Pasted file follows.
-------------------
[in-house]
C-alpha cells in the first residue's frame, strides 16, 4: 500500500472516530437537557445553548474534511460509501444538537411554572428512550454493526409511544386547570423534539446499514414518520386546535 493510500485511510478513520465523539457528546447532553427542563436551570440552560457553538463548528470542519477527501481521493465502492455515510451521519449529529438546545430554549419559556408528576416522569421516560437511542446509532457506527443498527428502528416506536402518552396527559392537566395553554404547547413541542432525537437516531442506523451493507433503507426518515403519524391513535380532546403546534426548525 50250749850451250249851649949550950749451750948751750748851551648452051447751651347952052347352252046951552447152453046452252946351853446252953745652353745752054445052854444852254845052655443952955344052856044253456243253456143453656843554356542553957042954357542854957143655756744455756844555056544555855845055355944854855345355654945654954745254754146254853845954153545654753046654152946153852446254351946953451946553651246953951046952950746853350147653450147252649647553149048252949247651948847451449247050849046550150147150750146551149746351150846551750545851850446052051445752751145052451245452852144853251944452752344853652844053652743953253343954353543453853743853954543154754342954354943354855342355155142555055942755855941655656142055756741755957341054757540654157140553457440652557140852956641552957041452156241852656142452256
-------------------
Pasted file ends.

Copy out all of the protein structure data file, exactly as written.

[in-house]
C-alpha cells in the first residue's frame, strides 16, 4: 500500500472516530437537557445553548474534511460509501444538537411554572428512550454493526409511544386547570423534539446499514414518520386546535 493510500485511510478513520465523539457528546447532553427542563436551570440552560457553538463548528470542519477527501481521493465502492455515510451521519449529529438546545430554549419559556408528576416522569421516560437511542446509532457506527443498527428502528416506536402518552396527559392537566395553554404547547413541542432525537437516531442506523451493507433503507426518515403519524391513535380532546403546534426548525 50250749850451250249851649949550950749451750948751750748851551648452051447751651347952052347352252046951552447152453046452252946351853446252953745652353745752054445052854444852254845052655443952955344052856044253456243253456143453656843554356542553957042954357542854957143655756744455756844555056544555855845055355944854855345355654945654954745254754146254853845954153545654753046654152946153852446254351946953451946553651246953951046952950746853350147653450147252649647553149048252949247651948847451449247050849046550150147150750146551149746351150846551750545851850446052051445752751145052451245452852144853251944452752344853652844053652743953253343954353543453853743853954543154754342954354943354855342355155142555055942755855941655656142055756741755957341054757540654157140553457440652557140852956641552957041452156241852656142452256